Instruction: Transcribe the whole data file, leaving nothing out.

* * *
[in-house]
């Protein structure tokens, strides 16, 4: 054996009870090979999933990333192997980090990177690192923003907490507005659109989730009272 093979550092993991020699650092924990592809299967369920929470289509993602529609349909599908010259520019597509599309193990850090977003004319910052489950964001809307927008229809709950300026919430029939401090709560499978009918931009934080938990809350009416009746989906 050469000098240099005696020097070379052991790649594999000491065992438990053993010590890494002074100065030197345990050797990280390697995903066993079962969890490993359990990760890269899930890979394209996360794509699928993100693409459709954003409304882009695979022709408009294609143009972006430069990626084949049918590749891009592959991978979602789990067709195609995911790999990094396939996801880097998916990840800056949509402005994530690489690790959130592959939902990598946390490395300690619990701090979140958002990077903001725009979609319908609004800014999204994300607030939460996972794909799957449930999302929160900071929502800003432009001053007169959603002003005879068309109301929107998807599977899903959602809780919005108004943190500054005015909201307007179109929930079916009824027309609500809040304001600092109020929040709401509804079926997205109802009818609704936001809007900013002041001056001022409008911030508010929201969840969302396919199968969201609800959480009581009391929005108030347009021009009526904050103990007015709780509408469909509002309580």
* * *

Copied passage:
[in-house]
């Protein structure tokens, strides 16, 4: 054996009870090979999933990333192997980090990177690192923003907490507005659109989730009272 093979550092993991020699650092924990592809299967369920929470289509993602529609349909599908010259520019597509599309193990850090977003004319910052489950964001809307927008229809709950300026919430029939401090709560499978009918931009934080938990809350009416009746989906 050469000098240099005696020097070379052991790649594999000491065992438990053993010590890494002074100065030197345990050797990280390697995903066993079962969890490993359990990760890269899930890979394209996360794509699928993100693409459709954003409304882009695979022709408009294609143009972006430069990626084949049918590749891009592959991978979602789990067709195609995911790999990094396939996801880097998916990840800056949509402005994530690489690790959130592959939902990598946390490395300690619990701090979140958002990077903001725009979609319908609004800014999204994300607030939460996972794909799957449930999302929160900071929502800003432009001053007169959603002003005879068309109301929107998807599977899903959602809780919005108004943190500054005015909201307007179109929930079916009824027309609500809040304001600092109020929040709401509804079926997205109802009818609704936001809007900013002041001056001022409008911030508010929201969840969302396919199968969201609800959480009581009391929005108030347009021009009526904050103990007015709780509408469909509002309580």